Articles 510 through 517 address specific occupancies. These articles are mostly extracted requirements of other NFPA standards. They have a unique status because the extracted requirements can’t be changed through the NEC -revision process; they must be changed through the revision process of the originating document. There have been no new articles in this grouping in more than 10 cycles. Yet, there are other occupancy standards that do not have extracted requirements in the NEC . Article 510 is the oddball in Chapter 5. Its very existence violates the NEC Style Manual. It only exists to introduce articles 511 through 517. Nowhere else in the Code do we have an article whose sole purpose is to introduce other articles without having any requirements of its own.

My recommendation will be to delete it. Its deletion will open a space where an additional occupancy article could be placed, if one is needed in the future.

Figure 2
Figure 2: After selecting the first choice, the existing text is displayed with a background watermarked with the word “draft.”

Submit changes here

You can only submit suggested changes to the NEC online at In the middle of the page in red text is the note: “The next edition is now open for input.” Clicking “Submit a Public Input” takes you to a page to sign in or create an account. The link will also confirm when your public inputs have been entered into the system and when it has been submitted.

Once you sign in, you will see a NEC table of contents in the left-hand column, which begins with Article 90, and the titles of the nine chapters and annexes. It is not necessary to rekey existing text; you can simply modify or delete existing text. This is a real time-saver and minimizes errors. To get to the specific text in question, you can drill down in the table of contents by clicking on the plus sign. (Fig. 1) For my first public input, I would select “Chapter 1,” then “Article 110” and then “110.3” Since the subject is a requirement for listing, I selected 110.3(C), “Listing.” I decided to add my new text at the beginning of the sentence.

After selecting the first choice, the existing text is displayed with a background watermarked with the word “draft” (see Figure 2). This is the screen where I will add my new text. After the text is entered, select “next.” This shows the text in a legislative format. I then have the opportunity to upload additional related changes, if I have any.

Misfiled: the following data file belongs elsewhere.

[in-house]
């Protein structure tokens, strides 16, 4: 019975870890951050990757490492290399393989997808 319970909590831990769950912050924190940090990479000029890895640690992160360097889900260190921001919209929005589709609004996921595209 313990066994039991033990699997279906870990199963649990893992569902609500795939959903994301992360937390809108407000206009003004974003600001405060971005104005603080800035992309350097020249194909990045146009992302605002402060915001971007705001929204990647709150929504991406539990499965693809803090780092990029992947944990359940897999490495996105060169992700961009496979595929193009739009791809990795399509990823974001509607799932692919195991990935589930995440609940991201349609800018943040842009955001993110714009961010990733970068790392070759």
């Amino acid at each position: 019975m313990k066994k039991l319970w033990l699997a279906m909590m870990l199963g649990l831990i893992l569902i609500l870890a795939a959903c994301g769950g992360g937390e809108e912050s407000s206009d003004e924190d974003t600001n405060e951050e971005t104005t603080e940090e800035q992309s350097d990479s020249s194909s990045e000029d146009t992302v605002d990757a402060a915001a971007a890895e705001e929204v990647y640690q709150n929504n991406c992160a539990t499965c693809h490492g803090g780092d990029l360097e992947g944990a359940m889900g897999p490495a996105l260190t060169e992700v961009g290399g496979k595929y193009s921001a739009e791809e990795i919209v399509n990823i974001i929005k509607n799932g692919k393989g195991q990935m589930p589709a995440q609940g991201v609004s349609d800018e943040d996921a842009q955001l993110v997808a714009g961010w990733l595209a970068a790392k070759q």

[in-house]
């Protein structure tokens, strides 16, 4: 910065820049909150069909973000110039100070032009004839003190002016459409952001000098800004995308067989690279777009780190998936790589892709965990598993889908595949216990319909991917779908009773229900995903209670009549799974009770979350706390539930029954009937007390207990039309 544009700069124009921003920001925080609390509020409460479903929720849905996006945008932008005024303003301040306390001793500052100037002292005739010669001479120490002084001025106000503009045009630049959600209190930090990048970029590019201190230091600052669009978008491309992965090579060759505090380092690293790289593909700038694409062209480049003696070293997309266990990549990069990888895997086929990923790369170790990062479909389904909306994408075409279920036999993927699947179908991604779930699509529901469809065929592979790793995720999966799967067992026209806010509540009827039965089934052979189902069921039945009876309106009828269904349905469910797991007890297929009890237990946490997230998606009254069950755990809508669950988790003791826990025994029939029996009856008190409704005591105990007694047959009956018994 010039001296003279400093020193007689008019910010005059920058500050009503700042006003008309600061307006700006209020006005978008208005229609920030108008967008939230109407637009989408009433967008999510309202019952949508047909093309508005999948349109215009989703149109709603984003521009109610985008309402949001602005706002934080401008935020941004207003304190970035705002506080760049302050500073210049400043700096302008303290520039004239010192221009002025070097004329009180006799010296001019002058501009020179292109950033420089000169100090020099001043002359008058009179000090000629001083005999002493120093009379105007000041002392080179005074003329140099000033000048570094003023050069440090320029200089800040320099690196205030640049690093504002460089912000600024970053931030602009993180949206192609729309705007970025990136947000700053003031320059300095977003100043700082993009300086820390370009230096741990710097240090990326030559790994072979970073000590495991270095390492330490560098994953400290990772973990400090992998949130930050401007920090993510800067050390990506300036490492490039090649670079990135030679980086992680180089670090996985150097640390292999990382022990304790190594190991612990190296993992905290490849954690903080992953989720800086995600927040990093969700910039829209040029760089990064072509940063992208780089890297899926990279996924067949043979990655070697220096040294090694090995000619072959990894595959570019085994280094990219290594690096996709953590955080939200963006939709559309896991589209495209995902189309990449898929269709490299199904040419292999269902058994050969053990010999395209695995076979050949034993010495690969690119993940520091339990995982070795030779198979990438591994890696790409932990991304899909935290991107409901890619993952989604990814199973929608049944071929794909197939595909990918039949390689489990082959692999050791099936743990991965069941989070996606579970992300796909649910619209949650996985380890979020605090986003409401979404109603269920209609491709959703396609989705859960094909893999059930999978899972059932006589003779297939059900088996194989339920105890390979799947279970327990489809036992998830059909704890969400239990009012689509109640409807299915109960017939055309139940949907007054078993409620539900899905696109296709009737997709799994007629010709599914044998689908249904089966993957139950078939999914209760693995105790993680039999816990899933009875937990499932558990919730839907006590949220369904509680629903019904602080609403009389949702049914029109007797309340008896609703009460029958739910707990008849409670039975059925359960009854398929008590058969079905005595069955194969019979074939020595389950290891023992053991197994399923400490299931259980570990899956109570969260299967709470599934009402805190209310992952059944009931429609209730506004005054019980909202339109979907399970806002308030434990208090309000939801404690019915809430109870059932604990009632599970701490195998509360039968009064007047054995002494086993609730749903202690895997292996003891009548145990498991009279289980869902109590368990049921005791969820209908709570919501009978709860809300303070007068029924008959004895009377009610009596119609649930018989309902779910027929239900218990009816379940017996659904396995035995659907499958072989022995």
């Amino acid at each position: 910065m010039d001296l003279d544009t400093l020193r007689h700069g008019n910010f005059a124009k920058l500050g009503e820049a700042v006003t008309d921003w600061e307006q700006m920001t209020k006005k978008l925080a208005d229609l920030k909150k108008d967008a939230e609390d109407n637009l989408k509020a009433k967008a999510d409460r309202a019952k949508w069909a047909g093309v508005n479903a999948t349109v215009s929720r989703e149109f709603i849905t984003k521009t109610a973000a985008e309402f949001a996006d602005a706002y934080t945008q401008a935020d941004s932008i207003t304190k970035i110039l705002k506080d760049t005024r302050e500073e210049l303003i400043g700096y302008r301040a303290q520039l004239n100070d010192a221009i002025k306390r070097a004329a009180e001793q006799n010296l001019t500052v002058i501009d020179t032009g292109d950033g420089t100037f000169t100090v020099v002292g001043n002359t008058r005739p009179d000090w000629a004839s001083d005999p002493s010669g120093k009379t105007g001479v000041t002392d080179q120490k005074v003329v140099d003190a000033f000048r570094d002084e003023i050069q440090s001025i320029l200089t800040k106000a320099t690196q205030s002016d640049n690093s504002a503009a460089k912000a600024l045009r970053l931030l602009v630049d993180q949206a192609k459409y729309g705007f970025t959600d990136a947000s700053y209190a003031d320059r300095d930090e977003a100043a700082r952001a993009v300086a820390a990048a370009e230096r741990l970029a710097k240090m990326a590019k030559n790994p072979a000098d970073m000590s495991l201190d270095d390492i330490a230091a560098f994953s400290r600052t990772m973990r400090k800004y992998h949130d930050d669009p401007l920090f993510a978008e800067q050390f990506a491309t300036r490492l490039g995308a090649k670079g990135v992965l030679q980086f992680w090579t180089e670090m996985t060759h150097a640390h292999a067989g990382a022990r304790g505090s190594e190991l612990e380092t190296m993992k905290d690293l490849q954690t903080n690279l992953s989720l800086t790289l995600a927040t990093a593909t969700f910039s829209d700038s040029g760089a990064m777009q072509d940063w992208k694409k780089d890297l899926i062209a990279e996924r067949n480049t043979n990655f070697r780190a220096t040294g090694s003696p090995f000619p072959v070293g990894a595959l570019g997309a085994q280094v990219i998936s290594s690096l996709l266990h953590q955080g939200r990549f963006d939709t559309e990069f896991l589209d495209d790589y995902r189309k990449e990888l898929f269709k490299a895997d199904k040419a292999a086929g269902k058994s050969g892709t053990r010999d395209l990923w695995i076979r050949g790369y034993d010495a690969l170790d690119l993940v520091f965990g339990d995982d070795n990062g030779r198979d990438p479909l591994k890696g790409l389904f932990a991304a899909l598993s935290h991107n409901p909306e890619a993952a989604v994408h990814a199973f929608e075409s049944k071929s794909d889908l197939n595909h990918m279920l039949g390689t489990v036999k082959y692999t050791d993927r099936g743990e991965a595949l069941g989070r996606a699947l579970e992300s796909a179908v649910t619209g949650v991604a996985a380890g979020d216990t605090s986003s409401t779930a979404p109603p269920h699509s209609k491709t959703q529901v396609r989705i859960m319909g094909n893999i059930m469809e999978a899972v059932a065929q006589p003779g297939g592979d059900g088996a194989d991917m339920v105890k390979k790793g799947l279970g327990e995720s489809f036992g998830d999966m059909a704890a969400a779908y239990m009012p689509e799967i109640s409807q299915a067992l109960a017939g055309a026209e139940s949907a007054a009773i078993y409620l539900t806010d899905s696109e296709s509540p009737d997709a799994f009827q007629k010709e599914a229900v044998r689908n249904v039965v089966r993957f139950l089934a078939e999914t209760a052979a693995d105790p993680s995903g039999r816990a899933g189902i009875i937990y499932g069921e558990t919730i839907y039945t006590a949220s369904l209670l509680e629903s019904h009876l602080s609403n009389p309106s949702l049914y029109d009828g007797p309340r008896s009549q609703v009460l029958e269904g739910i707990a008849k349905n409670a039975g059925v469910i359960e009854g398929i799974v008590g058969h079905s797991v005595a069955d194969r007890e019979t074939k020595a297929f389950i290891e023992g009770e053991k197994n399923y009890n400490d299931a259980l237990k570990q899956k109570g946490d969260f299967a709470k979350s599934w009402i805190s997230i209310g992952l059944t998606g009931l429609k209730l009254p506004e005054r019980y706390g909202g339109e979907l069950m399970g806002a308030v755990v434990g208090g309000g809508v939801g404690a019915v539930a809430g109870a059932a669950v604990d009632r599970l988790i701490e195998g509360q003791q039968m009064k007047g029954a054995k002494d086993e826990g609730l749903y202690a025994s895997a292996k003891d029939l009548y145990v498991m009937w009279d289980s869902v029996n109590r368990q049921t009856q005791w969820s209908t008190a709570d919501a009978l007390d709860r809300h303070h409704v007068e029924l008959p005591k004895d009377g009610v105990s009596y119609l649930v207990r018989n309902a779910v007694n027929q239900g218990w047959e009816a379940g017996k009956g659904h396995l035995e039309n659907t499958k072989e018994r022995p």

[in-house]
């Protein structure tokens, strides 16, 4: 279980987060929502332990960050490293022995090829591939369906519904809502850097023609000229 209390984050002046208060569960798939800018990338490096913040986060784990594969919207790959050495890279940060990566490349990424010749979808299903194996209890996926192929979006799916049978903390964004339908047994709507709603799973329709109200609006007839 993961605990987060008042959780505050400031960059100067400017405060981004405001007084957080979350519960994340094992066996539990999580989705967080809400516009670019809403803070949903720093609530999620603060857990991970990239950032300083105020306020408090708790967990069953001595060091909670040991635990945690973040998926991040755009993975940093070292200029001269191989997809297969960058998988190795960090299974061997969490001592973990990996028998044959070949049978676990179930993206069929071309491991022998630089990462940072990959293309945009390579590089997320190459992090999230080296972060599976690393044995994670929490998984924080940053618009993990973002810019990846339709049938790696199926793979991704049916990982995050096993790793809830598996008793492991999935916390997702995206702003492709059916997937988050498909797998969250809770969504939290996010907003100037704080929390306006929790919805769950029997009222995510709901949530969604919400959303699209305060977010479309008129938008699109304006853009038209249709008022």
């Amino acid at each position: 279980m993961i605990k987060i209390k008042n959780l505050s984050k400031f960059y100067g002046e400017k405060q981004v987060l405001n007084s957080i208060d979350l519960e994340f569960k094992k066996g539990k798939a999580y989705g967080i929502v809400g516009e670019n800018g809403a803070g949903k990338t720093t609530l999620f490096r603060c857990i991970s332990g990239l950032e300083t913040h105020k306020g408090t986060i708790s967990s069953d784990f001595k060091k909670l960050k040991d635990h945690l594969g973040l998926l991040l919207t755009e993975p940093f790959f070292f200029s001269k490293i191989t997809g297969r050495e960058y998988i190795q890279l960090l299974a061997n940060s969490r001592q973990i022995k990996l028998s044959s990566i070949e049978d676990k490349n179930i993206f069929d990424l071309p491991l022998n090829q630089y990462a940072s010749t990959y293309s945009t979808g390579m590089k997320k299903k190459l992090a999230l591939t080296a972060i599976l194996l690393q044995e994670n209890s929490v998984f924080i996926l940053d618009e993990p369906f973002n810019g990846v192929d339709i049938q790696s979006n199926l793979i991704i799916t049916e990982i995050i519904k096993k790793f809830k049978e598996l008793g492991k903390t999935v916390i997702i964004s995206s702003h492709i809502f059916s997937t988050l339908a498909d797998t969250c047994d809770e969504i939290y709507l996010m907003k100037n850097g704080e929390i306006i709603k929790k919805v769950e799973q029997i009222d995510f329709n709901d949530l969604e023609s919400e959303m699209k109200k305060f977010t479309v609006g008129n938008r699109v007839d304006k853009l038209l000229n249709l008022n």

Selecting “next” again brings me to a screen where I need to present my substantiation for the public input. This screen also presents an opportunity to submit additional supporting material. The following screen is where the submitter information is verified. This allows me to use the same information for all submissions. It also permits a submitter to have different affiliations for different public inputs.

The final step gives NFPA copyright permission to use the material submitted. It also certifies that you have the copyright permission to use what you submitted. Since many of us aren’t familiar with copyright law, if something you submitted looks like it might be copyrighted by someone else, NFPA staff may question whether or not you have permission. Red flags for copyright include tables, reports and articles authored by others.

Article 510

My submission for Article 510 is much simpler. The first step is to open Chapter 5, expand it and then select Article 510. When the text box opens, choose the article title, which will select the entire article. When the draft screen appears, delete all of the text. All of other steps are the same, including substantiating the deletion and the copyright release.

Once you have submitted public inputs, you will see how simple the process is. Most of the screens allow you to save your work. You can start now and finish it later. After you have submitted a public input, you have until the document closing date to modify it or delete it.

A word of caution: If you open something that you have already submitted, you may change its status so that it is no longer a submitted public input. If you want it to remain a submitted public input, continue through all of the screens through the copyright release and click submit.

About the Author

Mark Earley

Mark Earley, P.E., is an electrical engineer. Retired from the National Fire Protection Association, he was secretary of the National Electrical Code Committee for 30 years and is president of Alumni Code Consulting Group.